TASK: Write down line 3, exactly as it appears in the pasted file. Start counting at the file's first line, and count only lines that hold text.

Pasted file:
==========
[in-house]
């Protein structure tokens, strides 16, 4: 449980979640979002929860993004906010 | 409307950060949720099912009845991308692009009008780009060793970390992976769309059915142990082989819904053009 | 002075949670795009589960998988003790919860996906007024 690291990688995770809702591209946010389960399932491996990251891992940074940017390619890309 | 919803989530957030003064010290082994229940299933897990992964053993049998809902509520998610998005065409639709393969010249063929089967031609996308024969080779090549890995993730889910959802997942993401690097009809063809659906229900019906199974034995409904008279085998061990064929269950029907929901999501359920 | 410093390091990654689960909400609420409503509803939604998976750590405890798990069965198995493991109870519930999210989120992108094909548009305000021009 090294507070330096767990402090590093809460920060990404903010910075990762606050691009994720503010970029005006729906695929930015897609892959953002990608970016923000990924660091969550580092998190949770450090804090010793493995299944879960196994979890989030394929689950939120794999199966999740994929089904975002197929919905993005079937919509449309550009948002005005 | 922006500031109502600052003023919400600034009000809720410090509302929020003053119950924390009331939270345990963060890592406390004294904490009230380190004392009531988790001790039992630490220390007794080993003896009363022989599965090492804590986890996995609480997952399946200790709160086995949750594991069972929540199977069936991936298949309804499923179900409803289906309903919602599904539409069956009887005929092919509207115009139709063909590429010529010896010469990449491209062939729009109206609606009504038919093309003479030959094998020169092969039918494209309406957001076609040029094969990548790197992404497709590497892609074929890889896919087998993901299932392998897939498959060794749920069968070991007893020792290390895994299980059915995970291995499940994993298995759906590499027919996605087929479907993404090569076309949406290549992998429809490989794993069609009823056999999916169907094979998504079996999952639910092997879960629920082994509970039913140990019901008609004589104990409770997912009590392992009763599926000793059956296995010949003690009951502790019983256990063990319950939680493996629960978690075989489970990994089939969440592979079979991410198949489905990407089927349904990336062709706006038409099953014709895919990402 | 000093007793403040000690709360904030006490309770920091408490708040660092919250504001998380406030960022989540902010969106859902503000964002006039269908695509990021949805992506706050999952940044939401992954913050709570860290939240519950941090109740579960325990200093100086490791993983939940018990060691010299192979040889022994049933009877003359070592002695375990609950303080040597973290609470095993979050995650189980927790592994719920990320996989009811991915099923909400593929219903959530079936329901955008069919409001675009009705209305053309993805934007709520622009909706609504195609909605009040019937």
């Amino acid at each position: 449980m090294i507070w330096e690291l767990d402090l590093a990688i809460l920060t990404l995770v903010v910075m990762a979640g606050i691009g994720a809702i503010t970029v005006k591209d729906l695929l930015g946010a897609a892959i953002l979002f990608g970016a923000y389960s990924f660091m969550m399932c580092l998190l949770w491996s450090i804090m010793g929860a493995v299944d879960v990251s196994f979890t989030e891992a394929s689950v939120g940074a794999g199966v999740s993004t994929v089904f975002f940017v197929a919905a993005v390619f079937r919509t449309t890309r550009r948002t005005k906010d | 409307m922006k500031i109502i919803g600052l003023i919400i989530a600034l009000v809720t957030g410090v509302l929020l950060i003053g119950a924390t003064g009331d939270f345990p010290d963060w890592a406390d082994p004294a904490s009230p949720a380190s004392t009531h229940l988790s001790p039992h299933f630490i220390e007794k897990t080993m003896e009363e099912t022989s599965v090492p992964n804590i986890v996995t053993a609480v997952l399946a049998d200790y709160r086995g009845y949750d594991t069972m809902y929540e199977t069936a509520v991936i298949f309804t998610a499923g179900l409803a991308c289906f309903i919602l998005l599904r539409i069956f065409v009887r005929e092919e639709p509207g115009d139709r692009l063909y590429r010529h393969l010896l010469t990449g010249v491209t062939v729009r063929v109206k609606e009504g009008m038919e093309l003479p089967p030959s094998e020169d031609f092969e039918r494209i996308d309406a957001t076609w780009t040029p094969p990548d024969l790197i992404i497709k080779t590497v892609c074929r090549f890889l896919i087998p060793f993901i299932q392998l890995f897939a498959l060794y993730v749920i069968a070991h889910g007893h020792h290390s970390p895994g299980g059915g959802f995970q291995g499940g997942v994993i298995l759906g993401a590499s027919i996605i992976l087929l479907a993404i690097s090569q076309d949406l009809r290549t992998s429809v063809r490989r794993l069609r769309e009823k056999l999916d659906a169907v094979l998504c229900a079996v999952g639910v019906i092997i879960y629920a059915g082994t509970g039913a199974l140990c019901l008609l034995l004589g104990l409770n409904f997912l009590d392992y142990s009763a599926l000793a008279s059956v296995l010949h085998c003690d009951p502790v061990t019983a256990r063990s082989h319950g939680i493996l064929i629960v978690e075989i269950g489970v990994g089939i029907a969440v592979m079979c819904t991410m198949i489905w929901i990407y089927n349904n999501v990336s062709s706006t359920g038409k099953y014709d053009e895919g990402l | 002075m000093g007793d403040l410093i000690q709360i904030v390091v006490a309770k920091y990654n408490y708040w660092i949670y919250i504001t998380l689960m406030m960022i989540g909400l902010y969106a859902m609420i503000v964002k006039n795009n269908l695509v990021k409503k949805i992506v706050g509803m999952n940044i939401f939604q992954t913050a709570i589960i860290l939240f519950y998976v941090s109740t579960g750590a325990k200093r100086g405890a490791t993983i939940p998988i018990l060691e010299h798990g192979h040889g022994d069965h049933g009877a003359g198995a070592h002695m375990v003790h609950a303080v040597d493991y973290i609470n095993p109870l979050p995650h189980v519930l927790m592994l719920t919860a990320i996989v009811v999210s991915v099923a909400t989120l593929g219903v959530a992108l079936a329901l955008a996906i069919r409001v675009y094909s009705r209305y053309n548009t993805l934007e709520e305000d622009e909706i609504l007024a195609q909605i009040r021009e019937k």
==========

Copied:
């Amino acid at each position: 449980m090294i507070w330096e690291l767990d402090l590093a990688i809460l920060t990404l995770v903010v910075m990762a979640g606050i691009g994720a809702i503010t970029v005006k591209d729906l695929l930015g946010a897609a892959i953002l979002f990608g970016a923000y389960s990924f660091m969550m399932c580092l998190l949770w491996s450090i804090m010793g929860a493995v299944d879960v990251s196994f979890t989030e891992a394929s689950v939120g940074a794999g199966v999740s993004t994929v089904f975002f940017v197929a919905a993005v390619f079937r919509t449309t890309r550009r948002t005005k906010d | 409307m922006k500031i109502i919803g600052l003023i919400i989530a600034l009000v809720t957030g410090v509302l929020l950060i003053g119950a924390t003064g009331d939270f345990p010290d963060w890592a406390d082994p004294a904490s009230p949720a380190s004392t009531h229940l988790s001790p039992h299933f630490i220390e007794k897990t080993m003896e009363e099912t022989s599965v090492p992964n804590i986890v996995t053993a609480v997952l399946a049998d200790y709160r086995g009845y949750d594991t069972m809902y929540e199977t069936a509520v991936i298949f309804t998610a499923g179900l409803a991308c289906f309903i919602l998005l599904r539409i069956f065409v009887r005929e092919e639709p509207g115009d139709r692009l063909y590429r010529h393969l010896l010469t990449g010249v491209t062939v729009r063929v109206k609606e009504g009008m038919e093309l003479p089967p030959s094998e020169d031609f092969e039918r494209i996308d309406a957001t076609w780009t040029p094969p990548d024969l790197i992404i497709k080779t590497v892609c074929r090549f890889l896919i087998p060793f993901i299932q392998l890995f897939a498959l060794y993730v749920i069968a070991h889910g007893h020792h290390s970390p895994g299980g059915g959802f995970q291995g499940g997942v994993i298995l759906g993401a590499s027919i996605i992976l087929l479907a993404i690097s090569q076309d949406l009809r290549t992998s429809v063809r490989r794993l069609r769309e009823k056999l999916d659906a169907v094979l998504c229900a079996v999952g639910v019906i092997i879960y629920a059915g082994t509970g039913a199974l140990c019901l008609l034995l004589g104990l409770n409904f997912l009590d392992y142990s009763a599926l000793a008279s059956v296995l010949h085998c003690d009951p502790v061990t019983a256990r063990s082989h319950g939680i493996l064929i629960v978690e075989i269950g489970v990994g089939i029907a969440v592979m079979c819904t991410m198949i489905w929901i990407y089927n349904n999501v990336s062709s706006t359920g038409k099953y014709d053009e895919g990402l | 002075m000093g007793d403040l410093i000690q709360i904030v390091v006490a309770k920091y990654n408490y708040w660092i949670y919250i504001t998380l689960m406030m960022i989540g909400l902010y969106a859902m609420i503000v964002k006039n795009n269908l695509v990021k409503k949805i992506v706050g509803m999952n940044i939401f939604q992954t913050a709570i589960i860290l939240f519950y998976v941090s109740t579960g750590a325990k200093r100086g405890a490791t993983i939940p998988i018990l060691e010299h798990g192979h040889g022994d069965h049933g009877a003359g198995a070592h002695m375990v003790h609950a303080v040597d493991y973290i609470n095993p109870l979050p995650h189980v519930l927790m592994l719920t919860a990320i996989v009811v999210s991915v099923a909400t989120l593929g219903v959530a992108l079936a329901l955008a996906i069919r409001v675009y094909s009705r209305y053309n548009t993805l934007e709520e305000d622009e909706i609504l007024a195609q909605i009040r021009e019937k």